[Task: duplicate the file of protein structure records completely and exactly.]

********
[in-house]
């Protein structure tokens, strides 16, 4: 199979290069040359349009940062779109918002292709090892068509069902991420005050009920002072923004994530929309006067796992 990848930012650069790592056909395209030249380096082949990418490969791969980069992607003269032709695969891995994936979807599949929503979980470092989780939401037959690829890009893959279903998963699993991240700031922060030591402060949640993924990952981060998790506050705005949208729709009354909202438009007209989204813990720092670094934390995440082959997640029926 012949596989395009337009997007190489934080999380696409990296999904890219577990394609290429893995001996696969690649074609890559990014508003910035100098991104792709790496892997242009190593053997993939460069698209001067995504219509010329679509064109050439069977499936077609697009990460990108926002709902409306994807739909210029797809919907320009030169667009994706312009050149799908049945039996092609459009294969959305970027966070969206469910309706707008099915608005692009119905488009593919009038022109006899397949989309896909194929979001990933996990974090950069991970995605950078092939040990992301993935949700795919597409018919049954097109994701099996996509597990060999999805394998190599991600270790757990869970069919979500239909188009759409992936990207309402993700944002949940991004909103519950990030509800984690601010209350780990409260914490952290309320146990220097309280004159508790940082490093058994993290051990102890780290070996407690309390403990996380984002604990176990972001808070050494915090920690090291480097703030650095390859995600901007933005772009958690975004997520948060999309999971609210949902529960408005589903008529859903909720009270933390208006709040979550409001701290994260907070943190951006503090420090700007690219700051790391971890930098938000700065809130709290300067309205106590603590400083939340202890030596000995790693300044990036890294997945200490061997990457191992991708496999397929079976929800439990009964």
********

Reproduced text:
[in-house]
């Protein structure tokens, strides 16, 4: 199979290069040359349009940062779109918002292709090892068509069902991420005050009920002072923004994530929309006067796992 990848930012650069790592056909395209030249380096082949990418490969791969980069992607003269032709695969891995994936979807599949929503979980470092989780939401037959690829890009893959279903998963699993991240700031922060030591402060949640993924990952981060998790506050705005949208729709009354909202438009007209989204813990720092670094934390995440082959997640029926 012949596989395009337009997007190489934080999380696409990296999904890219577990394609290429893995001996696969690649074609890559990014508003910035100098991104792709790496892997242009190593053997993939460069698209001067995504219509010329679509064109050439069977499936077609697009990460990108926002709902409306994807739909210029797809919907320009030169667009994706312009050149799908049945039996092609459009294969959305970027966070969206469910309706707008099915608005692009119905488009593919009038022109006899397949989309896909194929979001990933996990974090950069991970995605950078092939040990992301993935949700795919597409018919049954097109994701099996996509597990060999999805394998190599991600270790757990869970069919979500239909188009759409992936990207309402993700944002949940991004909103519950990030509800984690601010209350780990409260914490952290309320146990220097309280004159508790940082490093058994993290051990102890780290070996407690309390403990996380984002604990176990972001808070050494915090920690090291480097703030650095390859995600901007933005772009958690975004997520948060999309999971609210949902529960408005589903008529859903909720009270933390208006709040979550409001701290994260907070943190951006503090420090700007690219700051790391971890930098938000700065809130709290300067309205106590603590400083939340202890030596000995790693300044990036890294997945200490061997990457191992991708496999397929079976929800439990009964």